What Getting Things Done Has Taught Me
I’ve been living with Getting Things Done for close to 18 months now. At the risk of sounding overly enthusiastic or, heaven forbid, evangelistic, I would encourage everyone to read the book, especially anyone in ministry (why, why weren’t these topics covered in depth at theological college?), or anyone with a modular, creative, or information-based […]
I’ve been living with Getting Things Done for close to 18 months now. At the risk of sounding overly enthusiastic or, heaven forbid, evangelistic, I would encourage everyone to read the book, especially anyone in ministry (why, why weren’t these topics covered in depth at theological college?), or anyone with a modular, creative, or information-based career. Over these months, there are four clear things I’ve learnt that have changed the way I approach my days.
1. Our brain has a limited capacity to cope with incomplete projects
Previous comments on this topic here.
I can pinpoint two clear times in my life, during 1995 and again during 2003, when I was weighed down with so many incomplete projects and orphaned ideas that I literally ceased up, like an overworked computer hard-drive. On neither of those occasions was my workload excessive. In fact, I recall a number of occasions where I have coped with far higher demands and/or been fare more productive. Rather, it was the number of half-finished projects, the number of good ideas with no intellectual home and the guilt and frustration that created that was paralysing.
2. Procrastination is not always the result of laziness but often the result of not seeing the next step clearly.
My feeling about procrastination is that it reveals one of two ways of looking at ourselves. Either we see procrastination and incomplete projects as a sign of our inherent laziness and moral failure and thus get paralysed with guilt (that’s me), or we see it was a consequence of our unending business and lack of time and get paralysed with resignation. But the point Allen makes (and Merlin Mann expounds excellently), is that procrastination often has a simpler explanation — we just can’t the next step clearly enough.
A key element of the GTD approach is breaking down projects into small (very small tasks) and then taking on each task without getting obsessed with the enormity of the project. It’s easy to choke on the significance of a huge job, but much easier to handle a smaller and more routine task (note to self; think editing a page of text, not, writing my world-changing book!).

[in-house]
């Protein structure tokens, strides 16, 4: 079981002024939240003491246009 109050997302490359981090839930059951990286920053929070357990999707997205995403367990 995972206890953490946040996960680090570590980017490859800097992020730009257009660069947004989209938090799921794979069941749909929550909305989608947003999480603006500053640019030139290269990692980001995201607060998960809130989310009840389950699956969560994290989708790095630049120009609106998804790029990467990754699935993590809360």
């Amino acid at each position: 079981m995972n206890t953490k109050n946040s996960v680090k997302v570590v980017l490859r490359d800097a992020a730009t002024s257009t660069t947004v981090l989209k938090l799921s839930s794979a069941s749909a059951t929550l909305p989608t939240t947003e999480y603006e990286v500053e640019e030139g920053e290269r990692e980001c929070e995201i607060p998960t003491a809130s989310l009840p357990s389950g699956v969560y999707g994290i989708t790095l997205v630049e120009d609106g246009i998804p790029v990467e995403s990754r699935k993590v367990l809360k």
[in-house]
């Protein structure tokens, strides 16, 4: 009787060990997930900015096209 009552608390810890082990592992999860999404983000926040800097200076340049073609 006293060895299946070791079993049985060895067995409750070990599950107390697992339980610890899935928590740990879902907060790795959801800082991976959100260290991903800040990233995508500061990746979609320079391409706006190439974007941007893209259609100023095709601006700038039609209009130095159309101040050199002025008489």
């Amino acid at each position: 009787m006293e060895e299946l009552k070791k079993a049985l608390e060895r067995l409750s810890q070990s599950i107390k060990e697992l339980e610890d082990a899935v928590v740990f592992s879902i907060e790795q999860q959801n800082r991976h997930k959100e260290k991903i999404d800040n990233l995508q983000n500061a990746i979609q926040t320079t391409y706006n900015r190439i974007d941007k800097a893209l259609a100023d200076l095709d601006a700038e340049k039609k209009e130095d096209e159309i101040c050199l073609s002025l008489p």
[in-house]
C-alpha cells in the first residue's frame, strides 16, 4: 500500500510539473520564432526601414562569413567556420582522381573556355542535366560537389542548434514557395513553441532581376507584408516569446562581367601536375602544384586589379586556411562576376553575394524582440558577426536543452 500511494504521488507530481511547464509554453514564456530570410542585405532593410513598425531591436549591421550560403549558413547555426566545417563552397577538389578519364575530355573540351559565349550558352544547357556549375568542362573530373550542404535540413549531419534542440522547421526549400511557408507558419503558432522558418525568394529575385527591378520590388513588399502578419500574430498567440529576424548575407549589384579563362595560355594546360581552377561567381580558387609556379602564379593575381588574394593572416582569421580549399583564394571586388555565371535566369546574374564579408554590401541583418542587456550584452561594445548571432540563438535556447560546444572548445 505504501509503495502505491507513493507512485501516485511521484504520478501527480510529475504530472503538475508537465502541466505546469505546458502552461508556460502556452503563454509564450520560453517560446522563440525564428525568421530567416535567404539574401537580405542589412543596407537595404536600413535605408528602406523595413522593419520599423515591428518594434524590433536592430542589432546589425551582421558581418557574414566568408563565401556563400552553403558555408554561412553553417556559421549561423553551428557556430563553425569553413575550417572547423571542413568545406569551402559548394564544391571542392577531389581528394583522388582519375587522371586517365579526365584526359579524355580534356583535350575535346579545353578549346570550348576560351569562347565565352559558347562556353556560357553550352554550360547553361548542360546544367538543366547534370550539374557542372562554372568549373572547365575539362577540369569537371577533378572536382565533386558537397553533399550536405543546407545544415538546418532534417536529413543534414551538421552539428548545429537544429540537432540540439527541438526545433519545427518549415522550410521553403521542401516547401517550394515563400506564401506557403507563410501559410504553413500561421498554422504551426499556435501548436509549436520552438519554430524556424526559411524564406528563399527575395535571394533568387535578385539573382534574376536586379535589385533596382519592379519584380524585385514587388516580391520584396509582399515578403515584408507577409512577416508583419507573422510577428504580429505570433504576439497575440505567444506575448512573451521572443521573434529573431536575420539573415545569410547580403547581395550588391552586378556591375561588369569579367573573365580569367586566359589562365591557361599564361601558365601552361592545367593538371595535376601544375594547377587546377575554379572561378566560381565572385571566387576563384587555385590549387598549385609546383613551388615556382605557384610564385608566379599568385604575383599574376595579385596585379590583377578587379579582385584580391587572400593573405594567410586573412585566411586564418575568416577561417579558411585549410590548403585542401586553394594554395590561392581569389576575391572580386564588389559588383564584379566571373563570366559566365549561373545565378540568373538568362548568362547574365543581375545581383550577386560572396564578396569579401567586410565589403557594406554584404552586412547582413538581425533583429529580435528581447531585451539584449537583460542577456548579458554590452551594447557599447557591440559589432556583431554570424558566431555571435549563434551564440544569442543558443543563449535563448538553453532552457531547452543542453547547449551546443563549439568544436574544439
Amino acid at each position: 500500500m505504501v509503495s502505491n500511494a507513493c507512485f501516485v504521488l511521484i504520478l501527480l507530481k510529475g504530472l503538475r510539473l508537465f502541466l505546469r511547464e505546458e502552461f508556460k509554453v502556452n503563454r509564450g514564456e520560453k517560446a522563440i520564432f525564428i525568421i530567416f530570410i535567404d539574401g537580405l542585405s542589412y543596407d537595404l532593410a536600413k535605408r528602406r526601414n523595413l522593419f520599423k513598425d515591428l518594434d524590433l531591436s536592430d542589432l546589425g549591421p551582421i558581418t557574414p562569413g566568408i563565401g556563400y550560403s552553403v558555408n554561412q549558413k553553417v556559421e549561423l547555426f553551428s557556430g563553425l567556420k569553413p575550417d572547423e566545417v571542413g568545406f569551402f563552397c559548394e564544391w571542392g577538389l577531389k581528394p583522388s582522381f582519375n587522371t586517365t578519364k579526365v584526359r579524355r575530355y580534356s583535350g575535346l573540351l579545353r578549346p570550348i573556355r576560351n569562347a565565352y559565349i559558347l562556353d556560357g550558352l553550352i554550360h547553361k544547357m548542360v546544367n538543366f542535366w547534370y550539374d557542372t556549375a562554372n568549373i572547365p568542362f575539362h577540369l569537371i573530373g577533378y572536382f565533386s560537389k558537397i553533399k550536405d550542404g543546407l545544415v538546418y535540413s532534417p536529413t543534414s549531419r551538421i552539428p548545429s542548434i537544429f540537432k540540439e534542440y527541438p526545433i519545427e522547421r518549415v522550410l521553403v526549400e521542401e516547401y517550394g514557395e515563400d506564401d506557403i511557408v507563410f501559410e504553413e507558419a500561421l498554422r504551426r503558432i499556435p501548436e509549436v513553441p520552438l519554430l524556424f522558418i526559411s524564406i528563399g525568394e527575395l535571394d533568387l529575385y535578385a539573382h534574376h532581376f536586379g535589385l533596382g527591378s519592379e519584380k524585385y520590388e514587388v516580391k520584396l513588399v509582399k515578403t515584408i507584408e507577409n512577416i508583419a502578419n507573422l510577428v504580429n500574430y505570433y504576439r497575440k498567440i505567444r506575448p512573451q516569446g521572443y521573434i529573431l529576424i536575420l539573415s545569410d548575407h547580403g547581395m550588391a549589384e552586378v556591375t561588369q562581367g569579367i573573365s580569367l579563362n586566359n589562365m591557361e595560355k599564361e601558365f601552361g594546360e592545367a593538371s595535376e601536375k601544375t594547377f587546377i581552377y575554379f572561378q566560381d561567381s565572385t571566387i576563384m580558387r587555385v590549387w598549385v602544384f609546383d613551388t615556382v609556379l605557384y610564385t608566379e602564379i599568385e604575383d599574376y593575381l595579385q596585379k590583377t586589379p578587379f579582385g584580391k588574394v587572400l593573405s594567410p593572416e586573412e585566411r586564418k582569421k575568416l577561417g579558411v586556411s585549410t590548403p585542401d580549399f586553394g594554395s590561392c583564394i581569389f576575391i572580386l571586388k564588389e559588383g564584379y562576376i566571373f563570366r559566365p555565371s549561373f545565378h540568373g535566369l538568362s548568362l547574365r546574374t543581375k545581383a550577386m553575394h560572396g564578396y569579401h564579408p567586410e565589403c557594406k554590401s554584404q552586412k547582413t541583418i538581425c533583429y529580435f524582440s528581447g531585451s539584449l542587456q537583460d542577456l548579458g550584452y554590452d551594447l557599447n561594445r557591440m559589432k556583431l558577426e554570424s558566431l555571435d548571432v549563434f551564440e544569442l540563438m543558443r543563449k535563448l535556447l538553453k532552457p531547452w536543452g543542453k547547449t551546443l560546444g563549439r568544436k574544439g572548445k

3. The power of two minutes.
One deceptively simple suggestion in GTD is to tackle any next task that takes two minutes right away! You see an email and if if you can read it and answer it (or action it) in less than two minutes, do it now. Honestly, this has revolutionised the way I approach tidying up my home. It’s also is a great way to break procrastination habits (what Merlin Mann calls the procrastination dash). Rather than try to tackle the project I’m putting off in huge Olympian chunks, I’m breaking things down into small (often microscopically small) tasks. I’m not breaking any speed records with my music or writing, but it is a lot more satisfying to be slowly and consistently moving towards my goals than to be lurching unreliably in their general (but not exact) direction.
4. Have one Inbox
A central part of the GTD approach is having one inbox, one place where you put all the stuff that comes into your life, which is an approach I am pathologically hopeless at following. My habit is to leave a steady stream of intellectual detritus strewn around any space I live in (books, papers, notes, scribbles, manuscripts, etc). It’s great for the Bohemian look and also great for ensuring periodic burnout.
The big benefit of having one collecting place for everything that comes into your life is not just tidiness – it’s the liberation of being able to forget, being able to trust that the important things you need to see and action will not be lost, that you won’t need to lie awake at night remembering where they are!. I have always been the kind of person who freaks out if someone tidies up my desk, in part because I visually remember where the things I need are dumped. I’ve always kidded myself that being able to do that was a sign of intelligence. But, it’s actually a waste of intelligence, since it takes so much effort to remember in that way and that is a system that has not stood the test of time.
Working with an inbox is part of starting a system that keeps, holds and reminds you of all the projects you have running. This is essential for those of us who work alone, or without supervision, or answer to multiple masters. We need to manage our own reminders and our set our own tasks. It’s just too easy to let our days run on the tasks that are most convenient and lose sight of the harder, more fraught, or more abstract ones.
I don’t want to give the impression that I’ve become some sort of productivity guru, because I haven’t. I was in a deep creative hole only a few years ago and it’s been a long hard dig back to the surface. But, GTD has been a big part of building a better system for managing the disparate projects I need to handle. I’m finally starting to remember what “completion” feels like and that’s something I haven’t felt in a long time.
[tags] GTD, Getting Things Done [/tags]